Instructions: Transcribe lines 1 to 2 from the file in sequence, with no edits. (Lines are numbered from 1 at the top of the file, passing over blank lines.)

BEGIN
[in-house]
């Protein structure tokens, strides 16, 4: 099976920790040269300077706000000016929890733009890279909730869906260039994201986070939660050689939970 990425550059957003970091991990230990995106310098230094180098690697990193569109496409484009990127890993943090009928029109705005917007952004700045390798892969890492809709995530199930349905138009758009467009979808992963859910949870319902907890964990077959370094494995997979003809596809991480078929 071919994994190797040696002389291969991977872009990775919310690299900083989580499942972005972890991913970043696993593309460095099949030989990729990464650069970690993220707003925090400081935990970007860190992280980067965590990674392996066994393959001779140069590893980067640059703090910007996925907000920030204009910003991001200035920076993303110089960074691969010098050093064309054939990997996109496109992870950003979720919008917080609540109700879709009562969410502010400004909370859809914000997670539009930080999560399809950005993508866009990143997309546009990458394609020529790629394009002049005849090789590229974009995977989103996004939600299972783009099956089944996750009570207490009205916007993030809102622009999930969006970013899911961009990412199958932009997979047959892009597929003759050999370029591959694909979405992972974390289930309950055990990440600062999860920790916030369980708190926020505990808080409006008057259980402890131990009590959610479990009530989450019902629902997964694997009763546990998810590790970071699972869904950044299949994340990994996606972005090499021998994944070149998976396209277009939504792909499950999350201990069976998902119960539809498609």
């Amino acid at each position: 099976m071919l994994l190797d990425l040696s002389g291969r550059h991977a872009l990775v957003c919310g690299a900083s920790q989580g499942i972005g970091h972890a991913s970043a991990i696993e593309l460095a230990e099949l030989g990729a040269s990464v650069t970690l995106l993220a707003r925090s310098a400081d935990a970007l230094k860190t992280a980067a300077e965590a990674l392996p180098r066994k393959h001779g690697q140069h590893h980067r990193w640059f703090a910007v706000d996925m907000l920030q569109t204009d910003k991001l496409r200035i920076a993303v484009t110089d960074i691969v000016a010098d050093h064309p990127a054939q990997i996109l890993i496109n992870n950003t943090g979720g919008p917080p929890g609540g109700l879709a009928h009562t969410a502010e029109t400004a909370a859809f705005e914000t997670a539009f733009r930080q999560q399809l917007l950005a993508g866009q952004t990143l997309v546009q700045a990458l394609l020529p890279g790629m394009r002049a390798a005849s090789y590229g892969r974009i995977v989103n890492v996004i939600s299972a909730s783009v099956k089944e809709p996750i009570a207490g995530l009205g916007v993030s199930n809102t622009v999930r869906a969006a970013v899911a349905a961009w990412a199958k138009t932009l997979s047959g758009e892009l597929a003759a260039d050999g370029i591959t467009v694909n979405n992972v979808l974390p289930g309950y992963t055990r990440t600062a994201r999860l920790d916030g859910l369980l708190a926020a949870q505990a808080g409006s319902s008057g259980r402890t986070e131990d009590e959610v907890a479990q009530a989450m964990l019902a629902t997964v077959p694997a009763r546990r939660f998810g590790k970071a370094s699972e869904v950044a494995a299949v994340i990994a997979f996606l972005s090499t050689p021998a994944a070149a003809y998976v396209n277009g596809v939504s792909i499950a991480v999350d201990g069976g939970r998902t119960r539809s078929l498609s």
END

[in-house]
């Protein structure tokens, strides 16, 4: 099976920790040269300077706000000016929890733009890279909730869906260039994201986070939660050689939970 990425550059957003970091991990230990995106310098230094180098690697990193569109496409484009990127890993943090009928029109705005917007952004700045390798892969890492809709995530199930349905138009758009467009979808992963859910949870319902907890964990077959370094494995997979003809596809991480078929 071919994994190797040696002389291969991977872009990775919310690299900083989580499942972005972890991913970043696993593309460095099949030989990729990464650069970690993220707003925090400081935990970007860190992280980067965590990674392996066994393959001779140069590893980067640059703090910007996925907000920030204009910003991001200035920076993303110089960074691969010098050093064309054939990997996109496109992870950003979720919008917080609540109700879709009562969410502010400004909370859809914000997670539009930080999560399809950005993508866009990143997309546009990458394609020529790629394009002049005849090789590229974009995977989103996004939600299972783009099956089944996750009570207490009205916007993030809102622009999930969006970013899911961009990412199958932009997979047959892009597929003759050999370029591959694909979405992972974390289930309950055990990440600062999860920790916030369980708190926020505990808080409006008057259980402890131990009590959610479990009530989450019902629902997964694997009763546990998810590790970071699972869904950044299949994340990994996606972005090499021998994944070149998976396209277009939504792909499950999350201990069976998902119960539809498609």